Designs for increasing reliability while reducing energy and increasing lifetime
ColaboratorCristal Kestelman, Adrián; Unsal, Osman; ; Universitat Politècnica de Catalunya. Departament d'Arquitectura de Computadors
Document typeDoctoral thesis
PublisherUniversitat Politècnica de Catalunya
Rights accessOpen Access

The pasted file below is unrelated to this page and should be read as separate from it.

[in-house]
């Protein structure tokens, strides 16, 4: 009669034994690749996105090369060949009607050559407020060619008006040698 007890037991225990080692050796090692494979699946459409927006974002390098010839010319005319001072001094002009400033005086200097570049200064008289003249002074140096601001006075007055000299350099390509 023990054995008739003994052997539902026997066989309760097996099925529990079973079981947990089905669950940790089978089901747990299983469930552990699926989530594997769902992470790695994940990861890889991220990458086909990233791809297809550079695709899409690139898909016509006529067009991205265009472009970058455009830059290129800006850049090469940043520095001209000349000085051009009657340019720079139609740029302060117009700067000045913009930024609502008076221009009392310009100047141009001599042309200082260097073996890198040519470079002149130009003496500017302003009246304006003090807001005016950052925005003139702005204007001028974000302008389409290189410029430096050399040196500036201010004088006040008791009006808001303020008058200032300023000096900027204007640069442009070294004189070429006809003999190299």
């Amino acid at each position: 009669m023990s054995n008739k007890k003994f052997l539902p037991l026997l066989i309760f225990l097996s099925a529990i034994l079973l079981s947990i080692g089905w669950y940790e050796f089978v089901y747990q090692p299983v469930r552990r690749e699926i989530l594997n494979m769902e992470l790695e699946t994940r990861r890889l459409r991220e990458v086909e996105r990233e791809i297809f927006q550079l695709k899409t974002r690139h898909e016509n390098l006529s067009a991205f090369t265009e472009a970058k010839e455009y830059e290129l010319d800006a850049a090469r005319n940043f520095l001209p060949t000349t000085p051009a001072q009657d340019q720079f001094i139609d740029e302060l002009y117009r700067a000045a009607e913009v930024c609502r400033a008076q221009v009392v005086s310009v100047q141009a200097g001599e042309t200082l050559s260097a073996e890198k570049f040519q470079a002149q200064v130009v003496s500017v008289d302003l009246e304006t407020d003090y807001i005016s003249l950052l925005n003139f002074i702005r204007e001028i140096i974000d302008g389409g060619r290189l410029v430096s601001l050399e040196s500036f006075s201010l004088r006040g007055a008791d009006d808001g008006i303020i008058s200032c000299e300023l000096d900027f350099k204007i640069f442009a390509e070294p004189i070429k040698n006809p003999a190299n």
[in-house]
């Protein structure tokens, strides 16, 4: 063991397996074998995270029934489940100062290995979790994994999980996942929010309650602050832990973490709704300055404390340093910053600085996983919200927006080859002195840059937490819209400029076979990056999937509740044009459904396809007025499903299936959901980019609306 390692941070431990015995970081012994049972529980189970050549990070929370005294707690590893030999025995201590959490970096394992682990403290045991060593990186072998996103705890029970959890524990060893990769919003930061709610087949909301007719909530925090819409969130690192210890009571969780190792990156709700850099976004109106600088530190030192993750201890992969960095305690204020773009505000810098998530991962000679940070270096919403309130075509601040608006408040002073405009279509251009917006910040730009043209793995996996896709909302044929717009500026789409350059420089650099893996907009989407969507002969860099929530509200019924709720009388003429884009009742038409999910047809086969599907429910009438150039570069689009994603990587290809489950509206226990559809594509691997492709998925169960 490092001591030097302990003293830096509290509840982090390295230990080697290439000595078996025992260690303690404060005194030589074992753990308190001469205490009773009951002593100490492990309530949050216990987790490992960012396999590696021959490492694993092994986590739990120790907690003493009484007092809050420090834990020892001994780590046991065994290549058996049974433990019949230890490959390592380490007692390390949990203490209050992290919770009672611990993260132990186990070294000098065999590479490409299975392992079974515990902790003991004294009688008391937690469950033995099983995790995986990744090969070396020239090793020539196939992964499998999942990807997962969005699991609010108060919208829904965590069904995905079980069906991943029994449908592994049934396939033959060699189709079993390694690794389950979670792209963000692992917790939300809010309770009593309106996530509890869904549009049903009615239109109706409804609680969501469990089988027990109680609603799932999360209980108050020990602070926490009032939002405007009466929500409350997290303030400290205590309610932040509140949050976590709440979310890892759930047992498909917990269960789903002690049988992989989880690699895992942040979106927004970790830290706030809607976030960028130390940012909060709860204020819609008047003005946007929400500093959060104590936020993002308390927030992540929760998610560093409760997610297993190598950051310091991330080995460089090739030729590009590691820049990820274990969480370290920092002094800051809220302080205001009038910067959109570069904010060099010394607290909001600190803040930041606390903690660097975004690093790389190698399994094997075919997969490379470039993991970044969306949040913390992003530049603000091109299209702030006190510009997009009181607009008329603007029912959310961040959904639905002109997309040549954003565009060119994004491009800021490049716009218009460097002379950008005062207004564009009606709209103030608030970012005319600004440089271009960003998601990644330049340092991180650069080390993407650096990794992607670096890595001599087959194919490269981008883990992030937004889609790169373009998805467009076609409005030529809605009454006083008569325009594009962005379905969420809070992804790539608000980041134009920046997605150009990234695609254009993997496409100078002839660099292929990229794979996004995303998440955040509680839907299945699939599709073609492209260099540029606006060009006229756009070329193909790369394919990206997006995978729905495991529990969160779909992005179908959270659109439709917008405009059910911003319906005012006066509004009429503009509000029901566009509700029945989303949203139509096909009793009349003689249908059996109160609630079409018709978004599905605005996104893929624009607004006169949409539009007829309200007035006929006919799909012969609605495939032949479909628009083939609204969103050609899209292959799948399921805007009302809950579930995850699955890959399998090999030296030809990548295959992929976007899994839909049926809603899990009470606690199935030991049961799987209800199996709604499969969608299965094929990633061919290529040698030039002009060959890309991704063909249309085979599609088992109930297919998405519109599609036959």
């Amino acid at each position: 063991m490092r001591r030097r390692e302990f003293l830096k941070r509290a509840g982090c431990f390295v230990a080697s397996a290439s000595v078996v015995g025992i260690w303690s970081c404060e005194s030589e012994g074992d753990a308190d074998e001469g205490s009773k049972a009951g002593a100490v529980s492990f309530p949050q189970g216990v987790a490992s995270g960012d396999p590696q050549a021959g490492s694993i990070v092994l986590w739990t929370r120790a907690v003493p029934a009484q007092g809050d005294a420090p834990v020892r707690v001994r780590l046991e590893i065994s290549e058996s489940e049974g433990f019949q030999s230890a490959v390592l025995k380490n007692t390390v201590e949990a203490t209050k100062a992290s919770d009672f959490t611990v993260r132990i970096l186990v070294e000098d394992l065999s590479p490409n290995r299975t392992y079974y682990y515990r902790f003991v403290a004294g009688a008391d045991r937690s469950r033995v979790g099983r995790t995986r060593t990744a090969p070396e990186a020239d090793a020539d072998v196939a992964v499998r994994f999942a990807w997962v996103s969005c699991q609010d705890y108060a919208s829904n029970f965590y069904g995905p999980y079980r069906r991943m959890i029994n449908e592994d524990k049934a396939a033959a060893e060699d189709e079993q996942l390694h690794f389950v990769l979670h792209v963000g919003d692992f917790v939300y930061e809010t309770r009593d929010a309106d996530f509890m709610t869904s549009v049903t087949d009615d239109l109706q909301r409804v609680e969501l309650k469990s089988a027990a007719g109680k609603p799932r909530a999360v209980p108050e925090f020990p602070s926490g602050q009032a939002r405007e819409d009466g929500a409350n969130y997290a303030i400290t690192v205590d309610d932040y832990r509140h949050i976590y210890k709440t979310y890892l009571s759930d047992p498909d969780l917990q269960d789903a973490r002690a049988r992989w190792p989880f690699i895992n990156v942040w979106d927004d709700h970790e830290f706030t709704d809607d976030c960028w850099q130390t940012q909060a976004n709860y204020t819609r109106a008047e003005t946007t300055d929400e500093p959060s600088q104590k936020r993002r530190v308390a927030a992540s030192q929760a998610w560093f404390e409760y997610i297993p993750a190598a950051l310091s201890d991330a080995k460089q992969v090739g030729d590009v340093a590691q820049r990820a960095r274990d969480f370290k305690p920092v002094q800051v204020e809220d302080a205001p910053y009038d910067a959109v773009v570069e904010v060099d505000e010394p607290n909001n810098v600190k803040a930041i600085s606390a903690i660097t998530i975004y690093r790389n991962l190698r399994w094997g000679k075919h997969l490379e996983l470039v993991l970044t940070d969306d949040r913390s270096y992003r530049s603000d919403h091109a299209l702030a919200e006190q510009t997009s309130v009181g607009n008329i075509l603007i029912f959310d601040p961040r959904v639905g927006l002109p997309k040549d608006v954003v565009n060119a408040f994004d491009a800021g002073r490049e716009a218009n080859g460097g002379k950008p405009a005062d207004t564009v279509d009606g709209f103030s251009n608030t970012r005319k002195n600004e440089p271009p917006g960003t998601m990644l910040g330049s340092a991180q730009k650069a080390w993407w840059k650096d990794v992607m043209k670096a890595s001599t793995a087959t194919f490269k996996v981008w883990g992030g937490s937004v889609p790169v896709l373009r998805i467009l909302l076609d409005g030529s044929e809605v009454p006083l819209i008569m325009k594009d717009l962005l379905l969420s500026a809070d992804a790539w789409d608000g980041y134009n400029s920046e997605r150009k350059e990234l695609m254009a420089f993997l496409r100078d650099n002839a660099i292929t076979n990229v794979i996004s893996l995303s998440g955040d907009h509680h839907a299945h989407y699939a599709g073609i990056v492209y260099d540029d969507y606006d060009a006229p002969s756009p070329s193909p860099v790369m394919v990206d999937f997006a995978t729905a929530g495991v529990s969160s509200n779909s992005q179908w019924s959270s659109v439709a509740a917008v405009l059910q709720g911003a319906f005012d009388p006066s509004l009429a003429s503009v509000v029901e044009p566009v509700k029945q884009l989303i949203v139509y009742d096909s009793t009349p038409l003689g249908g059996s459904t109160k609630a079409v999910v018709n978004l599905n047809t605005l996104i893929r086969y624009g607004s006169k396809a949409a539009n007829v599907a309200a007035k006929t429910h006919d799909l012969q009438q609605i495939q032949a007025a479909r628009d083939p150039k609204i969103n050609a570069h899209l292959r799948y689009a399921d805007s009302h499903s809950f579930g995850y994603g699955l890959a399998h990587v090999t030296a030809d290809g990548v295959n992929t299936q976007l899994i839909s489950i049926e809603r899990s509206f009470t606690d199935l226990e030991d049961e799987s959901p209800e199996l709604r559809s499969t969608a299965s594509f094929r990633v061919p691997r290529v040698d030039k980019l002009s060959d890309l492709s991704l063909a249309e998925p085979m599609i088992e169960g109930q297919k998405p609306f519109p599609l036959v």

In the last decades, the computing technology experienced tremendous developments. For instance, transistors' feature size shrank to half at every two years as consistently from the first time Moore stated his law. Consequently, number of transistors and core count per chip doubles at each generation. Similarly, petascale systems that have the capability of processing more than one billion calculation per second have been developed. As a matter of fact, exascale systems are predicted to be available at year 2020. However, these developments in computer systems face a reliability wall. For instance, transistor feature sizes are getting so small that it becomes easier for high-energy particles to temporarily flip the state of a memory cell from 1-to-0 or 0-to-1. Also, even if we assume that fault-rate per transistor stays constant with scaling, the increase in total transistor and core count per chip will significantly increase the number of faults for future desktop and exascale systems. Moreover, circuit ageing is exacerbated due to increased manufacturing variability and thermal stresses, therefore, lifetime of processor structures are becoming shorter. On the other side, due to the limited power budget of the computer systems such that mobile devices, it is attractive to scale down the voltage. However, when the voltage level scales to beyond the safe margin especially to the ultra-low level, the error rate increases drastically. Nevertheless, new memory technologies such as NAND flashes present only limited amount of nominal lifetime, and when they exceed this lifetime, they can not guarantee storing of the data correctly leading to data retention problems. Due to these issues, reliability became a first-class design constraint for contemporary computing in addition to power and performance. Moreover, reliability even plays increasingly important role when computer systems process sensitive and life-critical information such as health records, financial information, power regulation, transportation, etc. In this thesis, we present several different reliability designs for detecting and correcting errors occurring in processor pipelines, L1 caches and non-volatile NAND flash memories due to various reasons. We design reliability solutions in order to serve three main purposes. Our first goal is to improve the reliability of computer systems by detecting and correcting random and non-predictable errors such as bit flips or ageing errors. Second, we aim to reduce the energy consumption of the computer systems by allowing them to operate reliably at ultra-low voltage level. Third, we target to increase the lifetime of new memory technologies by implementing efficient and low-cost reliability schemes.
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